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Person's hand holding seed transplant with root ball

K-State horticulture expert Ward Upham says January marks an opportunity to get vegetables and flowers started indoors. | Download this photo

January provides opportunity to start vegetables, flowers indoors

K-State horticulture expert offers tips for buying, caring for seed

Jan. 7, 2021

MANHATTAN, Kan. – In case cabin fever has Kansas gardeners longing for warmer days, there’s good news: January marks an early opportunity to get some vegetables and flowers started.

“January is often a cold and dreary month for many gardeners,” said Ward Upham, a horticulture expert with K-State Research and Extension. “But planning for and starting vegetables and flower transplants from seed can make this a much more interesting time of year.”

Upham outlined the steps needed to purchase and plant seeds indoors in a recent issue of the Horticulture Newsletter, a weekly publication from Kansas State University that is available online and by email.

His recommendations include:

  • Purchase recommended, quality seed. The varieties recommended for Kansas are available in a publication from K-State Research and Extension. “Also, talk to your neighbors, friends and your local garden center about what has worked well for them,” Upham said.

  • Obtain your seeds from a reputable source. These may include garden centers and seed catalogs. “If choosing seeds from a business that does not specialize in plants, pay special attention to the package date to make sure the seed was packaged for the current year,” Upham said. “Though most seed remains viable for about three years, germination decreases as seed ages.”

  • Determine the Date to Seed. You should know the target date for transplanting outside, and the number of weeks needed to grow the transplant indoors. The Jan. 5 K-State Horticulture Newsletter includes a table to help gardeners understand these timelines.

  • Sowing seed. Do not use garden soil to germinate seed. It is too heavy and may contain disease organisms. Use a media made especially for seed germination.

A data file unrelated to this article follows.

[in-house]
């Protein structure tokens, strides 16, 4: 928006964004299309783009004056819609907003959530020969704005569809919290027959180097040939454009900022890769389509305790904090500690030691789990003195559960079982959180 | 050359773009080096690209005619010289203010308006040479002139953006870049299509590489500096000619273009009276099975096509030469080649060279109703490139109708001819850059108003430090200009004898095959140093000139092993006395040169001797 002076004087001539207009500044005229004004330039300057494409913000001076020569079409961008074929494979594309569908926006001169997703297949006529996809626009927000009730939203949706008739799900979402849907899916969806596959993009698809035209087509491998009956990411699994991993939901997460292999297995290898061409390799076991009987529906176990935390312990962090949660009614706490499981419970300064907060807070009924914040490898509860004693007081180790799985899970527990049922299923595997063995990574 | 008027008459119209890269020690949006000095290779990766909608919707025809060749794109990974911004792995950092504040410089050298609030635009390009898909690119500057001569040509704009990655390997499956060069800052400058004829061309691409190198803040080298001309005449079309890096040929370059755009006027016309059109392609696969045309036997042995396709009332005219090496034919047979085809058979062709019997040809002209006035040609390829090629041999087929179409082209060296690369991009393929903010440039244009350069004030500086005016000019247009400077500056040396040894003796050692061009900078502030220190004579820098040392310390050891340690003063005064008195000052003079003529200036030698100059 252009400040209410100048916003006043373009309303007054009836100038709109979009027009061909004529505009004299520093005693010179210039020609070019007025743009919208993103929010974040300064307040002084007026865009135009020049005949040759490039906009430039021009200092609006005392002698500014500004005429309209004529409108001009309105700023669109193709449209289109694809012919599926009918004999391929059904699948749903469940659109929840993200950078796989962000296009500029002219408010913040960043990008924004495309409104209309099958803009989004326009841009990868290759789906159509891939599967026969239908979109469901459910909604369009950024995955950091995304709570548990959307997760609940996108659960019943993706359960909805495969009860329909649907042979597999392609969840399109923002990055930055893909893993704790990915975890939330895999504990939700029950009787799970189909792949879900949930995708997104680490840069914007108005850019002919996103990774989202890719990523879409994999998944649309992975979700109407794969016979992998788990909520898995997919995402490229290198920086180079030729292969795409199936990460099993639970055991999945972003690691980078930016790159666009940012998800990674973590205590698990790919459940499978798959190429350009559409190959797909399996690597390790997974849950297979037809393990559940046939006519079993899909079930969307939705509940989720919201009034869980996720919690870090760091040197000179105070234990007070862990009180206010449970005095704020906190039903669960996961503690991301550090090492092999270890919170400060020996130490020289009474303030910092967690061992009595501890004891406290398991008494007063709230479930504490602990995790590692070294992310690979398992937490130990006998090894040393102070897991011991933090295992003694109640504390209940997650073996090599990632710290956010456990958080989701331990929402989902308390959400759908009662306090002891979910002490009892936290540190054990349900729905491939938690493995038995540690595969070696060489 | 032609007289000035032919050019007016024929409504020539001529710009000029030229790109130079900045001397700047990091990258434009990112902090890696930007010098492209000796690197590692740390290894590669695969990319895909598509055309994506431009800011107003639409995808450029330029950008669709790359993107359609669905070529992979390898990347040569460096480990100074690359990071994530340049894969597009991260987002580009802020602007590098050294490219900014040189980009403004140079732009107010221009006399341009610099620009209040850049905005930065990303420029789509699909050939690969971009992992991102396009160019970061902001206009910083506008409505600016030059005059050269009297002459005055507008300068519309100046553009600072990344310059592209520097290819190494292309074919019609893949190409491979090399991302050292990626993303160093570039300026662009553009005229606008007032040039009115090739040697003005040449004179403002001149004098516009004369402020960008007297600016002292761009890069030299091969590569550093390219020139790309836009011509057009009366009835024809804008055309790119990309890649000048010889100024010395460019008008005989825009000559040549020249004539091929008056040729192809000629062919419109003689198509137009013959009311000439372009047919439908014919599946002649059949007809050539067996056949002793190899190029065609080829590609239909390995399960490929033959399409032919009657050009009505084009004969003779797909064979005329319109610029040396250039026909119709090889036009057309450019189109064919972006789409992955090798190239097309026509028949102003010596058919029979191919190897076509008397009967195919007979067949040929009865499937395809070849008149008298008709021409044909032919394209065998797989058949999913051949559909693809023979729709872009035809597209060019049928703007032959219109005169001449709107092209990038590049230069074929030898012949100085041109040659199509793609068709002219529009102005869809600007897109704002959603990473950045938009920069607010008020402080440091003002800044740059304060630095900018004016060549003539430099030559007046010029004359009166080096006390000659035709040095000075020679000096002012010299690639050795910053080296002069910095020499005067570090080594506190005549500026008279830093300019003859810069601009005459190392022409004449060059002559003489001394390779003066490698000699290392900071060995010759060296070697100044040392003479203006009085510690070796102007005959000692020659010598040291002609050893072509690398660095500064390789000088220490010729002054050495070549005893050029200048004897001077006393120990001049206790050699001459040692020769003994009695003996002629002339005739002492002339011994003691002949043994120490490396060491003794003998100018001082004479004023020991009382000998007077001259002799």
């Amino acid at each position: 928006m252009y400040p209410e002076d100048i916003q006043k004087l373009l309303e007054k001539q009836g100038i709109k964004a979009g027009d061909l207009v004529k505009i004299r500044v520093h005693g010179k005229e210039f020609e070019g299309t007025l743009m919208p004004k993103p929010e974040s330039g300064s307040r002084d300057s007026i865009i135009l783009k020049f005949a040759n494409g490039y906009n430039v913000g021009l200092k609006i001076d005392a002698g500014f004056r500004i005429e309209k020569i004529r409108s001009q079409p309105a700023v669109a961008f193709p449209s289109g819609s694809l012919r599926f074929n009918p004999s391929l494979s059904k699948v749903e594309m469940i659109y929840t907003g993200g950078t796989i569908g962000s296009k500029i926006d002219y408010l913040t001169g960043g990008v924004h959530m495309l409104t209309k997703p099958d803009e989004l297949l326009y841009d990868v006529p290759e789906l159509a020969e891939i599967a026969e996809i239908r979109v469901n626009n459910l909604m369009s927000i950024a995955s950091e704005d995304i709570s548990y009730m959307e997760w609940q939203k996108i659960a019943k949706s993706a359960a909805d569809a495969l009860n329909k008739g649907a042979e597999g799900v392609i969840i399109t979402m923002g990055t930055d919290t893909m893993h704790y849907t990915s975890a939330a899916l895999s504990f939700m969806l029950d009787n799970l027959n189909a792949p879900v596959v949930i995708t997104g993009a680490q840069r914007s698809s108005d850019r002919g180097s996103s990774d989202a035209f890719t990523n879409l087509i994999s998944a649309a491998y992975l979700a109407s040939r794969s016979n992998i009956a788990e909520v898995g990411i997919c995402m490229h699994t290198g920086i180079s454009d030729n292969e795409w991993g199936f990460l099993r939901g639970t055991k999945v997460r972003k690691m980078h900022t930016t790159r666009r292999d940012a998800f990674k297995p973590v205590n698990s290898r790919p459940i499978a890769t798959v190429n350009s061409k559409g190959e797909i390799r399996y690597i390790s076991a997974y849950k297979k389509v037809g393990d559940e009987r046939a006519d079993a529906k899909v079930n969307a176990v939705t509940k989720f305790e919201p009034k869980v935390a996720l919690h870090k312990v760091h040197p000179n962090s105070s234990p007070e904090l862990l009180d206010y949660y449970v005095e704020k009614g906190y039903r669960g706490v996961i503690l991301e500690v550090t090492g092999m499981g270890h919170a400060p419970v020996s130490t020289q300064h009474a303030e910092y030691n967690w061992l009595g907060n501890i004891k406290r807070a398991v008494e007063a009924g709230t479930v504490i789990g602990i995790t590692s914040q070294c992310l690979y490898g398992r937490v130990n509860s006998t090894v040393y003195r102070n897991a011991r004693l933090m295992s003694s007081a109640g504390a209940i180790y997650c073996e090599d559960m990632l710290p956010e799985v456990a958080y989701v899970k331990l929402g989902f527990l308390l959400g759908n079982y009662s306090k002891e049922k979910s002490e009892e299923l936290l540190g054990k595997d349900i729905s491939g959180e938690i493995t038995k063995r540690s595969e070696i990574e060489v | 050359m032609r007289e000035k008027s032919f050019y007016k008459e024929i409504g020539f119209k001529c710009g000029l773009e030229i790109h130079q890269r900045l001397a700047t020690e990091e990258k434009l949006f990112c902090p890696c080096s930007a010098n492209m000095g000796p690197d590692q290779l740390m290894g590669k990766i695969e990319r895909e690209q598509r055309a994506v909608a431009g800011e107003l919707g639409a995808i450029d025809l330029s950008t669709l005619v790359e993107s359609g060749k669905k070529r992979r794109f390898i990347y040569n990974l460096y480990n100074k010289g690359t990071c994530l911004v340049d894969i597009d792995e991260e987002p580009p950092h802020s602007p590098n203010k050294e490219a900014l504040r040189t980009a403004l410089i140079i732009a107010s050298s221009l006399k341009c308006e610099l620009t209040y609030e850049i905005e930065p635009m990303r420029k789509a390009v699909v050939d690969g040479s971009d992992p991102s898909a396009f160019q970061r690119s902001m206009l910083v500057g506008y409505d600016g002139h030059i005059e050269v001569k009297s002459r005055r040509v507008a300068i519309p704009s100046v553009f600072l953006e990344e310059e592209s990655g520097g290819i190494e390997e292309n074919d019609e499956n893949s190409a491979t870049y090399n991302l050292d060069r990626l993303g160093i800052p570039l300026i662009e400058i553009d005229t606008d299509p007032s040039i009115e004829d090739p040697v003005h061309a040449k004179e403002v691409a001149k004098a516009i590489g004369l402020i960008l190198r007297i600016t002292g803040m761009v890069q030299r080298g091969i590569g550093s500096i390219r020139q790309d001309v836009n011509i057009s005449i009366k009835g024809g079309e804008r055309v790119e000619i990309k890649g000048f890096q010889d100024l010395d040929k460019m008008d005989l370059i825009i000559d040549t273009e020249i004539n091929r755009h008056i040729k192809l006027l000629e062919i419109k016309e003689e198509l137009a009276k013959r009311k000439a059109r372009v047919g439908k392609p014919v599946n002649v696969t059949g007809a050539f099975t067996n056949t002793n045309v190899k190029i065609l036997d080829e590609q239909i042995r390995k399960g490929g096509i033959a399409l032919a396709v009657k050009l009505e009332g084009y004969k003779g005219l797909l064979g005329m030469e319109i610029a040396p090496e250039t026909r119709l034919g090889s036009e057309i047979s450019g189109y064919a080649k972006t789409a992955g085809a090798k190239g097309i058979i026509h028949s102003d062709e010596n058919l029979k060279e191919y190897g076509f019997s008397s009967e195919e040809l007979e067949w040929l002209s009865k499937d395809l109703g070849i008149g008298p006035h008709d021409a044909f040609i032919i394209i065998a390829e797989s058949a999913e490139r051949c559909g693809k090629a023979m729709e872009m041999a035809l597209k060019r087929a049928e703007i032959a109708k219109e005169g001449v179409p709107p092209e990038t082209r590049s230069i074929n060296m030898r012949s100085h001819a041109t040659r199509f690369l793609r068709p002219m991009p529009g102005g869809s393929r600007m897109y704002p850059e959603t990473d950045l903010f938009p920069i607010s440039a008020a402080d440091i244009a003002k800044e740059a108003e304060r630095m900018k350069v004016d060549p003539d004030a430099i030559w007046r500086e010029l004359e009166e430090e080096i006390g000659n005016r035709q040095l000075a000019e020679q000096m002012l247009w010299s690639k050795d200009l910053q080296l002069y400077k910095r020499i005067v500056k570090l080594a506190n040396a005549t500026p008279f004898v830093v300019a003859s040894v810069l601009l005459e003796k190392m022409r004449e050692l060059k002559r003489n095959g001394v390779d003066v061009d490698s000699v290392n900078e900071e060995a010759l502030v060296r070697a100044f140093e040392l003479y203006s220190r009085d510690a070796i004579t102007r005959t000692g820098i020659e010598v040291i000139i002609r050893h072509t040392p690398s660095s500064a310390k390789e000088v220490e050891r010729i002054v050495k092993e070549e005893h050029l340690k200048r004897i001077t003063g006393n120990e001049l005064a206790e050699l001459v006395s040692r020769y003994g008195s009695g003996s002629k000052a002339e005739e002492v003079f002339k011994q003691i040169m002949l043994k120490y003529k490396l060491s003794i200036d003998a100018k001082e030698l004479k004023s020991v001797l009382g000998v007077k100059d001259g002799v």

Upham said additional tips include keeping seed moist, and growing the seeds in appropriate lighting and temperature conditions. A little TLC also helps, he said.

“Plants react to movement,” Upham said. “Brushing over the plants with your hand stimulates them to become more stocky and less leggy. Try 20 brushing strokes per day. However, brushing will not compensate for a lack of light or over-crowding.”

Move plants outdoors prior to transplanting so that they will become hardened to the sun and wind. “Start about two weeks before transplanting and gradually expose the plants to outside conditions,” Upham said. “Increase the number of hours and degree of exposure over a two-week period.”

For more tips, interested persons can send their garden- and yard-related questions to Upham at wupham@ksu.edu, or contact your local K-State Research and Extension office.


Starting onion plants indoors

Kansas State University horticulture expert Ward Upham said growing onions from seed is usually preferred because it is often difficult to find species varieties of this common vegetable in sets or transplants.

“Onions are one of the first plants to be seeded for transplanting because this crop takes a significant amount of time to reach transplant size (often 6 to 8 weeks) and because they can be set out relatively early in the spring (generally late March in much of eastern and central Kansas),” Upham said.

Thus, onion transplants should be started in mid- to late-January, he said.

“Onion seed should be placed ½ to ¾ inch apart in a pot or flat filled with a seed starting mix,” Upham said. “Place the container in a warm (75 to 80 F degrees) location until the young seedlings emerge, and move to a cooler location (60 to 65 F degrees) when the seedlings are 1 to 2 inches tall.”

More tips on growing onions and other crops from seed are available in the K-State Research and Extension Horticulture Newsletter.

At a glance

K-State horticulture expert Ward Upham shares tips on starting vegetables and flowers from seed, before transplanting outside this spring.


K-State Horticulture Newsletter


Ward Upham

Written by

Pat Melgares


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K‑State Research and Extension is a short name for the Kansas State University Agricultural Experiment Station and Cooperative Extension Service, a program designed to generate and distribute useful knowledge for the well‑being of Kansans. Supported by county, state, federal and private funds, the program has county extension offices, experiment fields, area extension offices and regional research centers statewide. Its headquarters is on the K‑State campus in Manhattan. For more information, visit www.ksre.ksu.edu. K-State Research and Extension is an equal opportunity provider and employer.